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Remarks to a Poetry Workshop Many creative writing students put too much of their energy into defending what they write, forming a resistance to change which occurs while attempting to write in a way that depends on change as its primary characteristic. Rimbaud tells us that I is another. He means by this that the I one brings initially to writing poetry is at best a chrysalis for incubating an imago, an imaginatively mature, or monstrous I whose life is in the poem. To achieve this second I one must translate the first I, moving it from the language of experience and memory to the language of imagination and inspiration. The poet Rilke has declared that no one should engage in such a "translation" unless he would be willing to acknowledge that he would have to die if it were denied him to write. After making this severe statement, Rilke somewhat softened the matter, adding: "above all:ask yourself in the stillest hour of the night: must I write? Rilke is extreme on this point because he knows that a half-hearted response to such a calling leads nowhere. Some students may feel that I am too hard on them, too, critical of what they write. My response is that I am trying to instill in them a sense ofjust how hard they must become on themselves to be able to translate their given I into a creative I. However, I would be willing to depart from Rilke's command and say that a limited commitment has its uses, and that working on poems can make one a better reader, a better seer, maybe a better lover. In both cases, it is hard to advance without at first imitating or translating poems of those who seem to be beacons of the art. This piece was originally written to be Xeroxed and handed out to students in a seniorlevel creative writing workshop at Eastern Michigan University. It was subsequently published in the February 1994 issue of AWP Chronicle. 9 4 C O M P A N I O N S P I D E R Then one must learn to corner oneself,in the process of being hard on oneself, and to eliminate the two intertwined enemies of the young poet. The first is obscurity and the second, obscurity's opposite, obviousness . Like two facing banks of a roily river, these two enemies beckon, as if offering refuge from the undertow. Obscurity is tempting becauseit releases the writer from the burden of making what he is writing meaningful.One's being obscure is an attempt to shift the burden to the reader, to make him feel that failure to find significance in the poem is his fault, that there is something paradoxically significant about obscurity. In the same way that obscurity frames the obvious, obviousness frames obscurity. What is obvious about obscurity is its failure to articulate a mid-ground, a place that the reader has to reach for (it is not obvious), and a place that contains a reward (significance)for those willing to reach. In the words of Havelock Ellis: If art is expression, mere clarity is nothing. The extreme clarity of an artist may be due not to his marvelous power of illuminatingthe abysses of his soul, but merely to the fact that there are no abysses to illuminate. . . . The impression we receive on first entering the presence of any supreme work of art is obscurity. But it is an obscurity like that of a Catalonian cathedral which slowly grows more luminous as one gazes, until the solid structure beneath isrevealed. Such poems as Yeats's "Byzantium," Hart Crane's "Lachrymae Christi," Dickinson's "My life had stood a loaded gun," Rilke's "Duino Elegies," or Cesar Vallejo's "Trilce I," argue that if the reader iswilling to go 50% of the way,the poem will match that 50%. At the point of fusion , a child that is half poem, half reader-apprehension, is born. When Rilke writes in the sonnet "Archaic Torso of Apollo," that "there is no place / that does not see you. You must change your life."—he seems to suggest that one must either transform oneself or be seen through. There isno unseeing refuge—one stands revealed at every point. This god torso, itself fragmentary, refuses to allow Rilke to cozy up to it. The torso insists that he change his life in order to perceive it, that he match its change (from a...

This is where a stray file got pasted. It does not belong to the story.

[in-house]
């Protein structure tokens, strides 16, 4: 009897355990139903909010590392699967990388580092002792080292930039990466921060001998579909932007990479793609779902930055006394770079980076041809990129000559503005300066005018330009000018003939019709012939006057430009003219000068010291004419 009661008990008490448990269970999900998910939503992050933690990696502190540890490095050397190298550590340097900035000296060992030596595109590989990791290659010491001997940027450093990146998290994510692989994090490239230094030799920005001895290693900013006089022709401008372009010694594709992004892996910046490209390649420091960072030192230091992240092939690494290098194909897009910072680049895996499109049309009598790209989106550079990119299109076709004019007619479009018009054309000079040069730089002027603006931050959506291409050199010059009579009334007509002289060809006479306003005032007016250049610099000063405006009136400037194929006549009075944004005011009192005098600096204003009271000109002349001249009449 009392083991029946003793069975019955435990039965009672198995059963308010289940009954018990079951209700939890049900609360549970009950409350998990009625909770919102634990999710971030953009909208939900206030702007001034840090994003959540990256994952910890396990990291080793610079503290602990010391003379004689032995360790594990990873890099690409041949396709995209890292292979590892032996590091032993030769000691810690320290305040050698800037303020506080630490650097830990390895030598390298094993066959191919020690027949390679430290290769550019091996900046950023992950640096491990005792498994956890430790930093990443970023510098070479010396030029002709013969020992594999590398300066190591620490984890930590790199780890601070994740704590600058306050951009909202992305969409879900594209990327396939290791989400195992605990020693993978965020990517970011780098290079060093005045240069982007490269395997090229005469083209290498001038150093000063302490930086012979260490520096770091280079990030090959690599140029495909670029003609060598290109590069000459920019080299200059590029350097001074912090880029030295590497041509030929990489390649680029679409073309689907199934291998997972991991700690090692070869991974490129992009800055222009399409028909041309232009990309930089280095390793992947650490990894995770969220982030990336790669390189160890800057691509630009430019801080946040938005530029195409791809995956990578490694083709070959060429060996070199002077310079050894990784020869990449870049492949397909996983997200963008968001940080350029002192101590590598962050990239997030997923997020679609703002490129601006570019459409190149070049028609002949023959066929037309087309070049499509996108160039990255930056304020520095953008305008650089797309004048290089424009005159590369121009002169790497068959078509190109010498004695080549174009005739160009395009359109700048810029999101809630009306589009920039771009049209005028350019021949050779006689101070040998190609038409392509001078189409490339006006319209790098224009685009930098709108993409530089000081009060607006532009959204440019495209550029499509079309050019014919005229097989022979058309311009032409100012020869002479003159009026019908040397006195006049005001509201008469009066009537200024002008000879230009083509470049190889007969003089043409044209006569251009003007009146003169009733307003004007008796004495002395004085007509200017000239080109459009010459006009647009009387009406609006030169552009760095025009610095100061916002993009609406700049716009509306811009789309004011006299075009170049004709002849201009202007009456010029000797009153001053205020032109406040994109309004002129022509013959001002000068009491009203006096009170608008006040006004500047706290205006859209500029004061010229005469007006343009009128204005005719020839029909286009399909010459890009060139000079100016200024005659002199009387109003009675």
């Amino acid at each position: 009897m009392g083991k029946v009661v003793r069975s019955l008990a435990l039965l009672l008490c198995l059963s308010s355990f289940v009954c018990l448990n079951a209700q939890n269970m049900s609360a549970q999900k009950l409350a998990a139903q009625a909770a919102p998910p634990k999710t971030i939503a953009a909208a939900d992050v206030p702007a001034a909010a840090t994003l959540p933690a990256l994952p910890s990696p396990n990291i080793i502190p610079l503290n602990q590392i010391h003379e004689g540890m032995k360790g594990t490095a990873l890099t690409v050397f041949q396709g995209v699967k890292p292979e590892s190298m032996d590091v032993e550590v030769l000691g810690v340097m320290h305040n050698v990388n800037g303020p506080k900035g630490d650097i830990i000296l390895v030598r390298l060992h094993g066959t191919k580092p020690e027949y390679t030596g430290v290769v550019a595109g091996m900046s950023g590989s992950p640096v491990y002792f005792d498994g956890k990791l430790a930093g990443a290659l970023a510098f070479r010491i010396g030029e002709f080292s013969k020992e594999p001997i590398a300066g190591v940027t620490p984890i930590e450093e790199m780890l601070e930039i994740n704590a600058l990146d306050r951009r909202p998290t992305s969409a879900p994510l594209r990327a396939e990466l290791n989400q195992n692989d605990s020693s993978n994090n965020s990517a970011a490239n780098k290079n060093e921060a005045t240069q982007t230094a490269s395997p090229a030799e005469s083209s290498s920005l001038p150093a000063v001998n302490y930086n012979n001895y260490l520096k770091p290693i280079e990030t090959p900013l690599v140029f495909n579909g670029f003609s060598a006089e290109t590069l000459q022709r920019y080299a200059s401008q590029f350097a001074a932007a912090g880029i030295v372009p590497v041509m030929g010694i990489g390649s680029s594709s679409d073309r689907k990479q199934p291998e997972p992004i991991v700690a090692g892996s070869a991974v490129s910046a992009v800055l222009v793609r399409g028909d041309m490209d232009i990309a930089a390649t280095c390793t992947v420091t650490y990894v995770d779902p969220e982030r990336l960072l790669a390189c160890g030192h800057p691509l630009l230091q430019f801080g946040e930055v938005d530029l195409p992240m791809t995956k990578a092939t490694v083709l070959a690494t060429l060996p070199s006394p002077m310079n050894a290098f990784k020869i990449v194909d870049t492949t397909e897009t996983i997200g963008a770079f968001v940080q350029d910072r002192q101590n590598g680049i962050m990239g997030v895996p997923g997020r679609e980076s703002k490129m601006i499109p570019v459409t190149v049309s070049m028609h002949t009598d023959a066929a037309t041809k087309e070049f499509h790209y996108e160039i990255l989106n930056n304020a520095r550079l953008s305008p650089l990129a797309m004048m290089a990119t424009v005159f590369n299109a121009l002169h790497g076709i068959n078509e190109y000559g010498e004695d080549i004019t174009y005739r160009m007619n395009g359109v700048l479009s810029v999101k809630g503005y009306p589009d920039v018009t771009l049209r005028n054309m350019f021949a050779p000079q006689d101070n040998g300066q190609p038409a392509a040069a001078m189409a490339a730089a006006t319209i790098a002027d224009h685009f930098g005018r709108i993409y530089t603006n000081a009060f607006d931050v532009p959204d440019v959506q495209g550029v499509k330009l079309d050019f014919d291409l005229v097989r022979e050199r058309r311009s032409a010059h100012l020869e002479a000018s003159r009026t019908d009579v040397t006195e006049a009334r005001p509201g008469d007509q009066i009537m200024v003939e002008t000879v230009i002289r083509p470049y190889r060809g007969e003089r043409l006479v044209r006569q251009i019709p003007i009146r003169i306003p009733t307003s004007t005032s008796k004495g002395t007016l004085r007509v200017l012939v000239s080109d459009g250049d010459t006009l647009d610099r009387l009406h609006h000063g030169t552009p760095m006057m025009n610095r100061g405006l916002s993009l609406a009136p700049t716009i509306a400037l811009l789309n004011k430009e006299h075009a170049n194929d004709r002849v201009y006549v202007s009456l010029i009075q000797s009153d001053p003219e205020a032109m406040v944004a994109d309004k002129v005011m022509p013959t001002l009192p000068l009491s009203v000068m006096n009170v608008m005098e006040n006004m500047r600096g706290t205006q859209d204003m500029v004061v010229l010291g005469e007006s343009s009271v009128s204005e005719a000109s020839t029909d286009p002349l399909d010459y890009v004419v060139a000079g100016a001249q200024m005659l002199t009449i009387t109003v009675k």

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Additional Information

ISBN
9780819570581
Print ISBN
9780819564825
MARC Record
OCLC
728274327
Pages
352
Launched on MUSE
2012-08-22
Language
English
Open Access
N
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